Funding the mother tongue
NNSL (Mar 01/99) - As I've recently discovered, the world of television, behind the screens, is a complex and confusing network of specialized knowledge and specialized language. It's crazy really, for the uninitiated -- such things as windows, breakaways, versioning and protocol events.
In fact, the term "protocol event" has been causing quite the mess.
This week, Inuit Tapirisat of Canada released the information that DIAND was allocating $1.4 million for televised coverage of Nunavut Day, and that the Canadian Broadcasting Corporation was awarded the entire amount for French and English national coverage, with Inuktitut coverage not yet in place.
"First of all, DIAND has not put any money towards French and English TV or radio programming, OK?" responded Alison Mortimer, senior advisor in the Nunavut Secretariat.
"The CBC will be covering the Nunavut inaugural ceremonies, specifically the protocol event, the same as any other news agency in Canada, and they won't be getting any funding from DIAND to do so."
According to Mortimer, the CBC was contracted to design, stage and mount the event, not cover it. "At this point they have received no money from us. I think that the figure that you may have there was a budgetary figure that at one time was discussed, but as I say, those discussions are still in play and I can't comment on that," said Mortimer.
Mortimer went on to explain that Inuktitut broadcasting would be provided as part of CBC coverage under CBC North, and, as well, that the Inuit Broadcasting Corporation would be covering the protocol event.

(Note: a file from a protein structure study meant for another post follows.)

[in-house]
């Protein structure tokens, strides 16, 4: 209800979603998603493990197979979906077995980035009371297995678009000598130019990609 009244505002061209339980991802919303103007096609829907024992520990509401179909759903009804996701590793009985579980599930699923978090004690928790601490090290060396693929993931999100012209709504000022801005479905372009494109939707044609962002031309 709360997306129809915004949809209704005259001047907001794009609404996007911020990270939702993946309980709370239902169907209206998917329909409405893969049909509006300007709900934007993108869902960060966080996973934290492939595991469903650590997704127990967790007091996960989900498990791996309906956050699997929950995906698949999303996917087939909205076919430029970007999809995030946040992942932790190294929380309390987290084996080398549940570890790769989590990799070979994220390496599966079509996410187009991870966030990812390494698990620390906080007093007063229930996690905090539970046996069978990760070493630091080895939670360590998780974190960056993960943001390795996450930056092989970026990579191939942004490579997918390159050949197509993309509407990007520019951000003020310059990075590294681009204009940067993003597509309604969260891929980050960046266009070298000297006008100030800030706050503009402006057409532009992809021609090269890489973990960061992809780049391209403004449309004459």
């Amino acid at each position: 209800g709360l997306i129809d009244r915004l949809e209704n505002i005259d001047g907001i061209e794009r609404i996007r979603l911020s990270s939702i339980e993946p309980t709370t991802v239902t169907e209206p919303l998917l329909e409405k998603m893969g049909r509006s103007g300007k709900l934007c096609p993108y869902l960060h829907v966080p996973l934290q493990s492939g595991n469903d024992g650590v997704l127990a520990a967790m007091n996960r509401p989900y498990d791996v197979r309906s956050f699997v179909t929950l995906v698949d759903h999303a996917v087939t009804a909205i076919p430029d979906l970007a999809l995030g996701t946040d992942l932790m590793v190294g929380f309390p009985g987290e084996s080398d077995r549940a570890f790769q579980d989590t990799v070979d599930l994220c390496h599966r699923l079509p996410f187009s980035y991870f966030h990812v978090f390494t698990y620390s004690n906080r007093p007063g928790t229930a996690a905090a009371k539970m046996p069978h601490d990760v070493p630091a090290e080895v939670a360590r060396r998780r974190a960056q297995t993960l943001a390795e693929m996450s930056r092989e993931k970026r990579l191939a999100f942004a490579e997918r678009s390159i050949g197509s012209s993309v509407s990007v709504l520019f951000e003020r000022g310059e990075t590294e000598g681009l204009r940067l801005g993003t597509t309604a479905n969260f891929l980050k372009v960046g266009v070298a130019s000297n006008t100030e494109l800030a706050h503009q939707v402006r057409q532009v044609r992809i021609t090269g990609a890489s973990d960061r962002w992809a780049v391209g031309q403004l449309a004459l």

"There's some irony here that you don't want to miss," said Debbie Brisebois, executive director of IBC. "Our annual funding is actually $1.3 million... This contract that was given to CBC for April 1 -- that is for what they're calling coverage of the protocol ceremony -- at noon on April 1, which is one hour a half long."
I went to Marie Wilson, regional director at CBC North, for an explanation of TV terminology, specifically, the difference between "covering an event" and "design-staging a protocol event."
"They (CBC) have been hired to mount and stage the protocol event," said Wilson. "The model that's used is: on Canada Day every year there's a great big event on Parliament Hill. And that event is not CBC's event. It's the government of Canada's. But they want to create a great big event, which, through the national public broadcaster, they want everybody in Canada to be able to participate in."
"And then separate from that, every broadcaster in the country, if they wanted to, will be able to benefit from that contract to carry whatever amount of coverage, all, some, or none of that. Including their own breakaways, or their own host commentator, or separate windows into their regions, or different language versions, or whatever they felt like doing."
Under the contract, added Wilson, the CBC also has to provide the lines and the hook-ups and the feeds that will make that event available to whatever broadcaster wants it in the world, including the CBC and CBC North.
"I think the difficulty is that both DIAND and IBC don't have the experience of being a host broadcaster, they don't have the experience of having been involved in a contract of this nature. Nor by the way, does CBC North. That's not the kind of complex thing that we do. We don't have expertise in that, nor do we have first-hand experience." But the fact remains that in all this mire, the IBC does not yet have the funding it needs to cover Nunavut Day celebrations.
"In a way it's kind of the way we always end up doing things -- piecemeal, you know? We get a bit here, a bit there, a bit here, a bit there. And somewhere in the long run we end up with half of what we really need and find a way to do it," said Brisebois.
Meanwhile, with such a slow response from federal funding sources, IBC has gained the expressed support of Inuit sources, Nunasi Corporation, Nunavut Tunngavit Incorporated, and the government of the Northwest Territories.
Everybody seems to want IBC's Inuktitut coverage. And when I last heard, negotiations were taking place between DIAND and IBC for an undisclosed sum. IBC's proposal had a budget of $500,000 for six to eight hours of Inuktitut coverage to be broadcast in the North.
Thirty days and counting.